- Park District Holding Three Easter Egg Hunts
- SCENES from April 2014 Art Walk
- Easter Egg Hunts Scheduled
- BOOK REVIEW: 'The Opposite of Loneliness': Marina Keegan's Posthumous Collection of Essays, Stories
- Huntington Man Pleads Guilty to Robbing Drug Dealer''s Apartment
- BOOK REVIEW: 'The Risk Advantage': Sports and Auto Racing Examples Can Help Entrepreneurs Succeed
- CARIBBEAN VIEW: The US: Caribbean’s Friend or Unintentional Foe?
- Sen. Manchin Introduces Bill to Keep 150 WV Post Offices Open for Two Years
- OP-ED: Life Near the Mexican Border
- Two W.Va. manufacturers selected as finalists in Shale Innovation contest
WV Supreme Court Orders New Hearing Regarding Cell Phone Evidence Used in Robbery Conviction
Prior to trial by jury, Clark maintained at a suppression hearing that his constitutional privacy rights had been violated through the subpoena of his cell phone call records. According to the decision, the state’s high court have mandated that Judge Alfred Ferguson conduct an in-depth hearing concerning the procedure(s) used by law enforcement to obtain the records.
At issue, the defendant’s cell phone records were properly obtained under provisions of the U.S. Department of Justice Drug Enforcement Agency, which the court has interpreted specifically required an open drug investigation. However, the defendant did reside in an area of the city then widely known for extensive drug activities. But, according to the ruling, the defendant may not have been allowed a sufficient opportunity to challenge the evidence obtained regarding the Sprint cellphone records.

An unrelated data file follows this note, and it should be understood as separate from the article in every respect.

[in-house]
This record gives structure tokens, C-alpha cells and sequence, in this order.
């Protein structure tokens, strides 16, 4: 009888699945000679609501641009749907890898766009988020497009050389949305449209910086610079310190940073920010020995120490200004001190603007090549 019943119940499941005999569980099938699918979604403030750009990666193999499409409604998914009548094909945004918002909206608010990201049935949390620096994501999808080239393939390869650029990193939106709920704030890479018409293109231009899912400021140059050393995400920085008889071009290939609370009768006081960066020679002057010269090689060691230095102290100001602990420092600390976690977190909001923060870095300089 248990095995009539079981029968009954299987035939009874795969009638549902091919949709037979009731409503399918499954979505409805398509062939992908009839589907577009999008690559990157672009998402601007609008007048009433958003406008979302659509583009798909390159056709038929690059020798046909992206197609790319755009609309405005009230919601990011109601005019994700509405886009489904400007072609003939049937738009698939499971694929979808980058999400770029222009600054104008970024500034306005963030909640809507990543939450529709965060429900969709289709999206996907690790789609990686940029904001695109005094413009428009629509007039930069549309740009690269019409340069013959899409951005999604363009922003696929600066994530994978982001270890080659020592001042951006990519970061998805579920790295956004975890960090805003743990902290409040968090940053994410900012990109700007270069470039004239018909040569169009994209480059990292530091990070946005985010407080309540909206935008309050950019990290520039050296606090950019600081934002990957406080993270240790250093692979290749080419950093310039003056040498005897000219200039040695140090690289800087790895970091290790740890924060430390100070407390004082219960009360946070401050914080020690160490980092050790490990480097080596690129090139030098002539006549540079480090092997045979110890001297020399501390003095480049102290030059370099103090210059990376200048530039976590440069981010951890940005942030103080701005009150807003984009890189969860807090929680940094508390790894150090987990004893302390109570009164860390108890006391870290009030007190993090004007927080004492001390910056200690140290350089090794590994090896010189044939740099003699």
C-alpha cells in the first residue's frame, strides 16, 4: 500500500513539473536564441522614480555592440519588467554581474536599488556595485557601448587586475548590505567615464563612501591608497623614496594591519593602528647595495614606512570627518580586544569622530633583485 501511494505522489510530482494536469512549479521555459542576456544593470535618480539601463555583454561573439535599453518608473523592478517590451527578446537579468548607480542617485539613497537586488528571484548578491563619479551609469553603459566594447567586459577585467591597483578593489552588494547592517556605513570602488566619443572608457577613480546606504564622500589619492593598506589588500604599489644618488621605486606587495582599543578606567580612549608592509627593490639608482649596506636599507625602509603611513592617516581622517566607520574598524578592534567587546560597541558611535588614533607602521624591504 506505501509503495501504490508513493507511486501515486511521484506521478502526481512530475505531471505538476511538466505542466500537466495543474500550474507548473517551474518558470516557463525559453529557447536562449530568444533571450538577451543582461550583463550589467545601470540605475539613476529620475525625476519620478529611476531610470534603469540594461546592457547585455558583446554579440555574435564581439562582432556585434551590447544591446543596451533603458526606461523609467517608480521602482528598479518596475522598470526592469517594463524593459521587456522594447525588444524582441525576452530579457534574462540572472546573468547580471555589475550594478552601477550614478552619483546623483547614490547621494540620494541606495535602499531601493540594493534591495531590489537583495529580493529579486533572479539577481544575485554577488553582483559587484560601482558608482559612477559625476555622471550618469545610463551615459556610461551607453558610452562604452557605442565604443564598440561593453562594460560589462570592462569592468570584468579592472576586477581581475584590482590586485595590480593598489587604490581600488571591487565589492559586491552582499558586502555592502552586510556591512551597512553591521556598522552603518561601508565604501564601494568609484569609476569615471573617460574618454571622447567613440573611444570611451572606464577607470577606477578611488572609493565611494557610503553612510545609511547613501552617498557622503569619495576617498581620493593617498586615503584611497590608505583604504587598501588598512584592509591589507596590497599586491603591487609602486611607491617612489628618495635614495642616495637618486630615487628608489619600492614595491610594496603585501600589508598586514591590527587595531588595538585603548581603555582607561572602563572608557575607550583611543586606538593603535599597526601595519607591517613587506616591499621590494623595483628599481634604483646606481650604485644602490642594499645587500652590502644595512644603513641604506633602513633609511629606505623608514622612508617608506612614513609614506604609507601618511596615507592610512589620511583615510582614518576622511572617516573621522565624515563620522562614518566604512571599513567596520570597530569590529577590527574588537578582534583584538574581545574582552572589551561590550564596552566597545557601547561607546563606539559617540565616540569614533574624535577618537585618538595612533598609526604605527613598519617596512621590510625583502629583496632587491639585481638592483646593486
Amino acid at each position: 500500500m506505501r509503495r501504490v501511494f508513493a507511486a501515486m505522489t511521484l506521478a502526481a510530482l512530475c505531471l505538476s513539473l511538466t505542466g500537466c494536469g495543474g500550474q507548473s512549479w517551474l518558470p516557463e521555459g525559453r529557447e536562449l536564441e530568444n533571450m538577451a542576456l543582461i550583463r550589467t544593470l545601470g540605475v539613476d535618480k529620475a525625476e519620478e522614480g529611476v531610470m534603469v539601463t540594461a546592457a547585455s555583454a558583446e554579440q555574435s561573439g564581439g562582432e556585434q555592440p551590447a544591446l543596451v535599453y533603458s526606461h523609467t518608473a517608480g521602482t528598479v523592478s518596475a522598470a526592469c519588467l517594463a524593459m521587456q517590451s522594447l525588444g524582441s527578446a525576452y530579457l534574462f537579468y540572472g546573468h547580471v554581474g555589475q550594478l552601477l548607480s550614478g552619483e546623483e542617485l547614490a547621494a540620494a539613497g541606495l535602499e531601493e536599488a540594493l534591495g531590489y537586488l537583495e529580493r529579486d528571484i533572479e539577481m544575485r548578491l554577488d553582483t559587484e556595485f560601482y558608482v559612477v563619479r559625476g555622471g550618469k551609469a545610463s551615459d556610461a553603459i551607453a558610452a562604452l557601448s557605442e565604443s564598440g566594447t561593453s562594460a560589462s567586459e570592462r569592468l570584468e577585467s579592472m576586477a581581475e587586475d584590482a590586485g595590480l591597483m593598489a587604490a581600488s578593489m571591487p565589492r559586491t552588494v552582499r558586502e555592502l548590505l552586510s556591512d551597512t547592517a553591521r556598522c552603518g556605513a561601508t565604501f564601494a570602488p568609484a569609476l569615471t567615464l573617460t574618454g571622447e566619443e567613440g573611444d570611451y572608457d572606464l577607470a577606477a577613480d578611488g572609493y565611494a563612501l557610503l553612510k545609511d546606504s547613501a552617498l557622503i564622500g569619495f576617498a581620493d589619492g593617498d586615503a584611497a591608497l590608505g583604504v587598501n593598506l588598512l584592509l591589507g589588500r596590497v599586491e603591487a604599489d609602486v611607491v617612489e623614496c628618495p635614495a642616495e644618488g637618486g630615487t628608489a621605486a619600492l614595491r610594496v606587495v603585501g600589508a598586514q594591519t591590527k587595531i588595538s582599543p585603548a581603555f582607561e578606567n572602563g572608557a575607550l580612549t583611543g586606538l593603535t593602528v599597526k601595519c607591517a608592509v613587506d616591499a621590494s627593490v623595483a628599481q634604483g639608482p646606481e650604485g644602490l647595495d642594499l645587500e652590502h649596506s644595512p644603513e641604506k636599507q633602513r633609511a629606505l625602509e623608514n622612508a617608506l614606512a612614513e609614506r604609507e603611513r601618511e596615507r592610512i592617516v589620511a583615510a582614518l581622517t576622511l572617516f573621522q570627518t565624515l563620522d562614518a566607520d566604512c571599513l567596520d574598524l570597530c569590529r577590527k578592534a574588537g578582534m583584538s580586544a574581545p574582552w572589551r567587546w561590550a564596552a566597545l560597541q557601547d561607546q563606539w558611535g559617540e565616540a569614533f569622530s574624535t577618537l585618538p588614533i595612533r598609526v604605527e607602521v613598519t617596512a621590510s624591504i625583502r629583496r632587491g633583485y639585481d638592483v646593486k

The seriousness of the possible error in allowing the cell phone records to be entered into evidence and heard by the jury could require that a new trial be granted for the defendant --- one in which a new jury would not hear that evidence.
The Court's ruling stated, in part:
“To the extent that the record before us is completely devoid of any development of the issue of whether a drug-related investigation was being conducted, we determine that it is necessary to remand this case to the circuit court for the limited purpose of conducting such proceedings as are necessary for proper factual and legal development to permit the circuit court to enter an order that is adequate for appellate review,” the WV Supreme Court memorandum entered November 13 states.
In a footnote, the justices explain that “If on remand the trial court determines that the DEA did not properly release the information to the local police, then the court must vacate the judgment and grant the Petitioner a new trial. If the trial court upholds its initial ruling denying the motion to suppress, then this Court will enter an appropriate order allowing the parties to supplement their briefs on appeal to assign error based upon the ruling on remand.”
Dustin Shaver, the accomplice, pled guilty to two counts of robbery and testified against Clark. He received a 50 year sentence.
A PDF of the full ruling can be downloaded.
- State of WV v. Clark Memorandum Opinion (71.19 KB)